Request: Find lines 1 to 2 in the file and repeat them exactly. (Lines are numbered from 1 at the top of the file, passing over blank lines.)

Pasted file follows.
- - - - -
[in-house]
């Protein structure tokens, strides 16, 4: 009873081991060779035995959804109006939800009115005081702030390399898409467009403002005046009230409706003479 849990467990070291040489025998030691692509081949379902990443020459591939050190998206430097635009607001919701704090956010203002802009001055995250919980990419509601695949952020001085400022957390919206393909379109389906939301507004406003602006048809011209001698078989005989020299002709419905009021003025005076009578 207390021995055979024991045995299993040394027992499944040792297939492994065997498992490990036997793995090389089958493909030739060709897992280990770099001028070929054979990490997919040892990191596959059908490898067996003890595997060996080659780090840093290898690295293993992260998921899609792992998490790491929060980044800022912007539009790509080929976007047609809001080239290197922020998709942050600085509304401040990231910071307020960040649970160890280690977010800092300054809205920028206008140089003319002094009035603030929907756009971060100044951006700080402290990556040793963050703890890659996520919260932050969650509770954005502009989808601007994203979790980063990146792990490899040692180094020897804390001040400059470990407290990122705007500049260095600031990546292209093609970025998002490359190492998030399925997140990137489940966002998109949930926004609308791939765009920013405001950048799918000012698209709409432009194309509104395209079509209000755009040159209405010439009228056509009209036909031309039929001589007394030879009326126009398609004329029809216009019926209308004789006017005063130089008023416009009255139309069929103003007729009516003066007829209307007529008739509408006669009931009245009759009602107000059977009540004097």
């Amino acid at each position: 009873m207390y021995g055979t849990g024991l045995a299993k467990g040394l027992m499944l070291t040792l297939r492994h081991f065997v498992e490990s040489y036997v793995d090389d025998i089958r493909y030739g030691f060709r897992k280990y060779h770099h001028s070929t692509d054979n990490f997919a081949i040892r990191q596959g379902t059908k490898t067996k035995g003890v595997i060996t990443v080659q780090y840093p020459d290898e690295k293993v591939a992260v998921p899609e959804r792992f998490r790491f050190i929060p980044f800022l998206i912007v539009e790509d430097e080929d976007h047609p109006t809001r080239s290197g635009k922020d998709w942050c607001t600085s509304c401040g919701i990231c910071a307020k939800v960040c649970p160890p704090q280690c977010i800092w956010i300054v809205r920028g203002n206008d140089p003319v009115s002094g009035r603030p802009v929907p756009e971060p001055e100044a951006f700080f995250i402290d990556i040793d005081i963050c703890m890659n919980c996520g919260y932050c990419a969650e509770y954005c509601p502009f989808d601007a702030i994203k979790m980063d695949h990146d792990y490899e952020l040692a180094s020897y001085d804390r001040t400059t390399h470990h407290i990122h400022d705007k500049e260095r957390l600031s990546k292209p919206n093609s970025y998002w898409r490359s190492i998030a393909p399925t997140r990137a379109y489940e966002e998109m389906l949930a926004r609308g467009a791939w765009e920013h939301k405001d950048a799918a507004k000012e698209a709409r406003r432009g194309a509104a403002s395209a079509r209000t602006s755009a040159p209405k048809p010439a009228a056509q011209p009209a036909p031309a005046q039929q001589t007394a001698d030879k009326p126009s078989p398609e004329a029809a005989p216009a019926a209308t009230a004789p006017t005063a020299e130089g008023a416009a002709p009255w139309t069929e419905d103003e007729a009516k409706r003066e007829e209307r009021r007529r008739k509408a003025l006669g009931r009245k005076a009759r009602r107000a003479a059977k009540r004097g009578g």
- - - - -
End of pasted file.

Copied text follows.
[in-house]
């Protein structure tokens, strides 16, 4: 009873081991060779035995959804109006939800009115005081702030390399898409467009403002005046009230409706003479 849990467990070291040489025998030691692509081949379902990443020459591939050190998206430097635009607001919701704090956010203002802009001055995250919980990419509601695949952020001085400022957390919206393909379109389906939301507004406003602006048809011209001698078989005989020299002709419905009021003025005076009578 207390021995055979024991045995299993040394027992499944040792297939492994065997498992490990036997793995090389089958493909030739060709897992280990770099001028070929054979990490997919040892990191596959059908490898067996003890595997060996080659780090840093290898690295293993992260998921899609792992998490790491929060980044800022912007539009790509080929976007047609809001080239290197922020998709942050600085509304401040990231910071307020960040649970160890280690977010800092300054809205920028206008140089003319002094009035603030929907756009971060100044951006700080402290990556040793963050703890890659996520919260932050969650509770954005502009989808601007994203979790980063990146792990490899040692180094020897804390001040400059470990407290990122705007500049260095600031990546292209093609970025998002490359190492998030399925997140990137489940966002998109949930926004609308791939765009920013405001950048799918000012698209709409432009194309509104395209079509209000755009040159209405010439009228056509009209036909031309039929001589007394030879009326126009398609004329029809216009019926209308004789006017005063130089008023416009009255139309069929103003007729009516003066007829209307007529008739509408006669009931009245009759009602107000059977009540004097």